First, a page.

Theobroma cacao, is a tropical fruit tree native to South America that belong to the family of Malvaceae and was probably first cultivated in approximately ad 250–900 by the ancient Maya civilization. The Olmecs and Mayans believed that cacao was of divine origin as Theobroma means “food” (from the Greek broma) "of the gods" (from the Greek theo), and cacao is derived from the Aztec Nahuatl word xocolatl, from xococ (bitter) and atl (water). Fresh seeds of cocoa are covered by a large amount of mucilage, which plays important ecological roles and economically are used to make cocoa powder, cocoa butter and chocolate. In addition, the seeds also contain polyphenols and flavonoids that possess myriad health benefits. Theobroma cacao is a diploid species with 10 pairs of chromosomes with estimated genome size of 430 Mb.
The cocoa pod borer (Conopomorpha cramerella) is a moth of the Gracillariidae family. It is known from Saudi Arabia, China, India (West Bengal, Andaman Islands), Thailand, Brunei, Indonesia (Sumatra, Sulawesi, Papua, Papua Barat, Java, Kalimantan, Moluccas), Malaysia (Peninsula, Sarawak, Sabah), Vietnam, Australia, New Britain, the Philippines, Samoa, the Solomon Islands, Sri Lanka, Taiwan and Vanuatu.
The larvae feed on Cynometra cauliflora, Swietenia species, Dimocarpus longan, Litchi chinensis, Nephelium lappaceum, Nephelium litchi, Nephelium malainse, Nephelium mutabile, Pometia species (including Pometia pinnata), Cola species and Theobroma cacao. The larvae tunnel into the center of the fruit, where they feed on the seeds for about two to three weeks. They chew their way out of the fruit to pupate.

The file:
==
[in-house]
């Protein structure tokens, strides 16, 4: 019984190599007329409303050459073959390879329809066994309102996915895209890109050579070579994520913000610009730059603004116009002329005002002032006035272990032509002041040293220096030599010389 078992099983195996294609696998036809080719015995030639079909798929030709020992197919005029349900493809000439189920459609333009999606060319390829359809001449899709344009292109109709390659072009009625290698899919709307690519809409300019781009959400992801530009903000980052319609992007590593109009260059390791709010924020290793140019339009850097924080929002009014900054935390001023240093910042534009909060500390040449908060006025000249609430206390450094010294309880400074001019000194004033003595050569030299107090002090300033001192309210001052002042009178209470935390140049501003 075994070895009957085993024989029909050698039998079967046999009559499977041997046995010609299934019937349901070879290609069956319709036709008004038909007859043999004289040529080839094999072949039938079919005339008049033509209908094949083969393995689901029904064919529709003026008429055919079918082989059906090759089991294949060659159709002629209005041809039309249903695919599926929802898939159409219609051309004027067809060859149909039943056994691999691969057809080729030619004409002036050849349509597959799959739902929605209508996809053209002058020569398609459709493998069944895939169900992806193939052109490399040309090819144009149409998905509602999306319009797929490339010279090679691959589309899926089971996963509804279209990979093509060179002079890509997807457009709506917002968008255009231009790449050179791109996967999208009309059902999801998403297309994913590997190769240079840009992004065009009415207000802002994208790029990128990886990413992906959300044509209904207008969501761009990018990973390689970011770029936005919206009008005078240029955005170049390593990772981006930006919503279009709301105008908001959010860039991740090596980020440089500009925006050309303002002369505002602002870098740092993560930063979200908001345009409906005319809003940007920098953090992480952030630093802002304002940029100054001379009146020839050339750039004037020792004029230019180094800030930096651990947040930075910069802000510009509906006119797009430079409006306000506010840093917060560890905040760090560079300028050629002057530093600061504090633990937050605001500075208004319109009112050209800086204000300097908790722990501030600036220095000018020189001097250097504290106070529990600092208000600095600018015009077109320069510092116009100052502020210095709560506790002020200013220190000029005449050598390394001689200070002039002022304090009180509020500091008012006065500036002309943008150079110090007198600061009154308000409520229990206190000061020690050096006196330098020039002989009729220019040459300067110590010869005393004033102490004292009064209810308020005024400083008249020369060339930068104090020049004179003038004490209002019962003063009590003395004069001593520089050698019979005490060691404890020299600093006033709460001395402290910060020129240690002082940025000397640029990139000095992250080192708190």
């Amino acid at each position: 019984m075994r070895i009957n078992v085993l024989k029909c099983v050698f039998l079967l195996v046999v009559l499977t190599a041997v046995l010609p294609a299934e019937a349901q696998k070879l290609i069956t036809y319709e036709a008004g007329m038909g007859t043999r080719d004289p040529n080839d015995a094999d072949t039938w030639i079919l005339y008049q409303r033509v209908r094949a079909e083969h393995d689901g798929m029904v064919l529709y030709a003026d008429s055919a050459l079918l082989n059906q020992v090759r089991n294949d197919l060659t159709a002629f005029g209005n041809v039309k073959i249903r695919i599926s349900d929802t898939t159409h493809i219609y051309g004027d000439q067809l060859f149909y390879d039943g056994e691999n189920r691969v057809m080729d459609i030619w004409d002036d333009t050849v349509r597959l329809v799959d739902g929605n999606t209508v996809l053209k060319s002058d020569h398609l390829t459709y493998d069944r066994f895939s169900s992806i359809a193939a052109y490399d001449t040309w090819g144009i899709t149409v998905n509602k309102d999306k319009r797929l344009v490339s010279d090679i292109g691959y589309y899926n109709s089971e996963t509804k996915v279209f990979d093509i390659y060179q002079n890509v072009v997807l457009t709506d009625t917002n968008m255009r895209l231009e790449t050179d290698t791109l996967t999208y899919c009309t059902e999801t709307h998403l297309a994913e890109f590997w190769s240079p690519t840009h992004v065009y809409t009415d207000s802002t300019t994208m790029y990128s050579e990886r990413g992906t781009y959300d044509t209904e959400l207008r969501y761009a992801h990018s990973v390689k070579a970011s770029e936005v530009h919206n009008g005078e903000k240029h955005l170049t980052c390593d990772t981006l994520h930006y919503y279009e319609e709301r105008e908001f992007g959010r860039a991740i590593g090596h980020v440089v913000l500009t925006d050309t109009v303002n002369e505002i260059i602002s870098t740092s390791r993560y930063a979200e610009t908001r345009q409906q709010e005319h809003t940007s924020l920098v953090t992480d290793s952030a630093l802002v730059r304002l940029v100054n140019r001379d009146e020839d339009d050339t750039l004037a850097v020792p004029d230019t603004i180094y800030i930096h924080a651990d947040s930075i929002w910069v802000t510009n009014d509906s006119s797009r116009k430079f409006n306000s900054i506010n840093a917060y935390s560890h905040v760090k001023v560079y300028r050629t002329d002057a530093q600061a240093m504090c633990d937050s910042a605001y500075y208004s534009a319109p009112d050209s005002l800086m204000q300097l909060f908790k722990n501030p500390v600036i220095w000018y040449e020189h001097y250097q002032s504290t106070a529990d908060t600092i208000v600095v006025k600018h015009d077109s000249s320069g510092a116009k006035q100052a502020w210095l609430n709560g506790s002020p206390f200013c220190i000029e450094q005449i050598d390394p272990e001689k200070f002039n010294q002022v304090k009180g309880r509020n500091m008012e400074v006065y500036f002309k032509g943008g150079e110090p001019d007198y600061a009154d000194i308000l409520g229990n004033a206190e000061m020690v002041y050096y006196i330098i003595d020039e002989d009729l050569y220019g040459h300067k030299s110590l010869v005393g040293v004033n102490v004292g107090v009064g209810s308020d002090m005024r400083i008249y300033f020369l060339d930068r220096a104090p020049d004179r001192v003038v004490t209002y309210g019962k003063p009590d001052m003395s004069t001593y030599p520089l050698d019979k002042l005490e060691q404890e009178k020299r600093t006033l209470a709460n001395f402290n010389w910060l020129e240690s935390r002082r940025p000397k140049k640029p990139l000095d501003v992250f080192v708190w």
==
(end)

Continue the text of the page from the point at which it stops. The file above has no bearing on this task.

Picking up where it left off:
Oncobasidium theobromae basidiomycete was recognized as the cause of a catastrophic cacao disease called vascular-streak dieback (VSD). VSD has created huge losses among cacao seedlings and kills branches in mature cacao trees across Southeast Asia. O. theobromae is a highly specialized, near-obligate parasite of cocoa. It is a windborne, leaf-penetrating, vascular pathogen and may have developed as an endophyte on an indigenous host that has not yet been identified. The rate of disease spread on cocoa is restricted as basidiocarps grow during wet weather only on new leaf scars, and basidiospores stay viable the night they are shed for a few hours.
The rotting of cacao pods caused by Phytophthora palmivora is referred to as black-pod disease and the disease is quite serious in areas with high rainfall and prolonged humid environment. P. palmivora is an oomycete that was initially categorized as fungi but was reclassified into the Stramenopila kingdom. P. palmivora is accounted for the loss of pods up 20 to 30% of the total crop annually, although some farms have lost up to 90% of their pods due to the disease. Every year, cankers induced by this pathogen can destroy up to 10% of the trees. P. palmivora has four kinds of spores which can cause infection directly or indirectly: sporangia, zoospores, oospores, and chlamydospores. Sporangia are produced from infected fruit, leaves, stems, or roots. They can germinate directly on the plant surface or on the ground and are capable of producing zoospores.